No, I think it’s just at the end of the day, it comes back down to visibility, if treasury and finance don’t have a clear picture of the collateral situation, there’s a huge viewpoint missing from there, from what they’re seeing every day.


Craig Jeffery  20:10 

A monthly cycle is not adequate, or soon will become viewed as inadequate for the roles that people have to manage their liquidity. Now if we shift over to system, I’ll go through just a couple of stats, because that may feed into your comments. So, how does collateral management impact cash positioning? So, this is a current snapshot, this is obviously not out five years, two thirds, 66%, indicate it doesn’t laterals tracked separately, and isn’t integrated with cash position, don’t cry, because that can be used to or tone… that but that’s where it sits today. Another 17% indicate the collateral different exposures etc. Those are linked and can be seen together. 14% have a clear view into their collateral pools. And then 3% is probably the most mature view is that the link exposure and collateral is visible within our cash positioning and forecasting process. That’s the pinnacle so we go from that’s a pretty big cliff, we fall of 66, 17, 14 and three, so maybe we can talk about where you see system and automation changes helping us get up this mountain.


Steve Bullock  21:27 

First of all, just want to comment on those numbers and we chatted about this the other day. Two thirds of people don’t see this as a necessity within their cash positioning, that’s a bit of a shocker. Bit of a worry that people don’t see that as a requirement that they should at least understand. But there’s a remaining third that do something about it. So, you have to consider why is that? But certainly, from a systematic perspective where system readers is revolving now is really to a minimum to ensure that there’s some visibility into that collateral position. And the value of that and the ability to, if not to market on a regular basis to exactly to be in a position to allow that to be gathered from maybe a subsequent system that’s being used. So, there’s really two trains of thought, either I want my collateral managed within my treasury software or I have something existing already that I want to take information from into my treasury, so I can actually then understand my call liquidity position and it comes back to me liquidity–that’s the key thing.


Craig Jeffery  22:27 

Yeah, so I guess whether it’s whether sits within a treasury management system, or its accessible through open banking, open treasury, the APIs are or feeds, you’re still getting to where you need to be. Before I asked you to give some final thoughts on what we’re talking about here. I did want to just spend just a few moments about areas that were covered in this research. And again, Steve, thank you for your help and collaboration and putting this together and executing this and over multiple years. The topics included complexity, so areas of high intensity, technology, use and plans, exposure management and assets, plans, paying, spend and focus, as well as measurements and learning– what are people measuring themselves against? So, there’s a lot that we didn’t cover in today’s podcast, Steve, but yeah, I’d love to get any final thoughts on things that we spoke about, or things that we did?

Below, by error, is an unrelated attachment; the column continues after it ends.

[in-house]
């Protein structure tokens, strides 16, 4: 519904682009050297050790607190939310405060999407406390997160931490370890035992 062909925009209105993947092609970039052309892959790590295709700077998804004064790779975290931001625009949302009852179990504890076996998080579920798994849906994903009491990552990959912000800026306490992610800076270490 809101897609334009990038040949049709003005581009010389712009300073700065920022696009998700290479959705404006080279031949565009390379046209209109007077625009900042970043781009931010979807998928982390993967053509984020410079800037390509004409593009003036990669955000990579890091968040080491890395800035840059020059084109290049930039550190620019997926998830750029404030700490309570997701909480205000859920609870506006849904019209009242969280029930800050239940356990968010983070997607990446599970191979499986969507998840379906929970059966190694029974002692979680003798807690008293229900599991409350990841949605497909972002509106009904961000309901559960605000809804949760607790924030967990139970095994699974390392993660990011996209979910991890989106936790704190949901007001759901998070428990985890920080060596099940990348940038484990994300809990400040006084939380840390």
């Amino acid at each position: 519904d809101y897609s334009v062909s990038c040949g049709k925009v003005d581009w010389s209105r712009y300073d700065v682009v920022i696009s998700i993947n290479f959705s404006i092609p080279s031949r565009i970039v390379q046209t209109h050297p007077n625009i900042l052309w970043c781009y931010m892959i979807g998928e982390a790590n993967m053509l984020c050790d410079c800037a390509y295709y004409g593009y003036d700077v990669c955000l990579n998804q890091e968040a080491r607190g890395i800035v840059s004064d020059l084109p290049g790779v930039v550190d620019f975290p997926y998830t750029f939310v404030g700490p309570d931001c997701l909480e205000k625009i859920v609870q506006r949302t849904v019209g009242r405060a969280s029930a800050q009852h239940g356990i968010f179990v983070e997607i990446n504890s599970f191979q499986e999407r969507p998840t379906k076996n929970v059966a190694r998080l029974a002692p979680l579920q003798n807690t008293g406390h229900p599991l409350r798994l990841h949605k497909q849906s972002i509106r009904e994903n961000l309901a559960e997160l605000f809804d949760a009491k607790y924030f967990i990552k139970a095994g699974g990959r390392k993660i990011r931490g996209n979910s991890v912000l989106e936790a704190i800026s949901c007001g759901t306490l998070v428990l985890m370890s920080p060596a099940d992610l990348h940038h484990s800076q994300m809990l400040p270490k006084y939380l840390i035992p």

Steve Bullock  23:29 

Well, I think we did this, a similar survey to this a couple of years ago. And I think in many ways, it’s good to see some consistency in some of the results we’ve got this time around. And I’m sure the next time we do this, there’ll be some continued consistency and evolution. But, as we stepped into a few different areas, which we’ve just touched on waterfall payments and collateral to name a couple. There’s definitely a demand and an interest in both of those areas depending on what area of the treasury business you’re involved in. But clearly the most very, very mature when it comes to the technology side of the house. Certainly, as we consider the Non-Bank Financial Institution side of things, there’s always going to be high volume. We’ve talked about the beginning, whether it’s banks, whether it’s bank accounts, whether it’s payments, whether it’s just day-to-day processing, that’s never gonna go away. It’s just the nature of what they do, and how they work within the markets that work with. So, I think that’s well expect some consistency. If there’s ever a point where people can rationalize bank accounts, I’ll be very interested to see how that’s going to be achieved, especially as I have to dissect everything in the way that they do. But at the end of the day, I think, as we said, I think it comes back down to this is a very natural area of the world where in-house built legacy software has existed for many years and continues to exist. And I think what we’ll see in the next few years is more adoption of tools that are just ready and fit for purpose.


Craig Jeffery  24:53 

Again, thanks so much for doing this research together and for talking about some of the results and your views on the market.


Steve Bullock  25:02 

Thank you, Craig. Appreciate it.


OUTRO  25:07 

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Report: 2022 Non-Banking Financial Institutions

Our Non-Banking Financial Institutions survey, underwritten by Kyriba, polled NBFI professionals on complexity, technology, exposure management and assets, plans, pains, spend, and focus. Download the report today for the analysis of the results.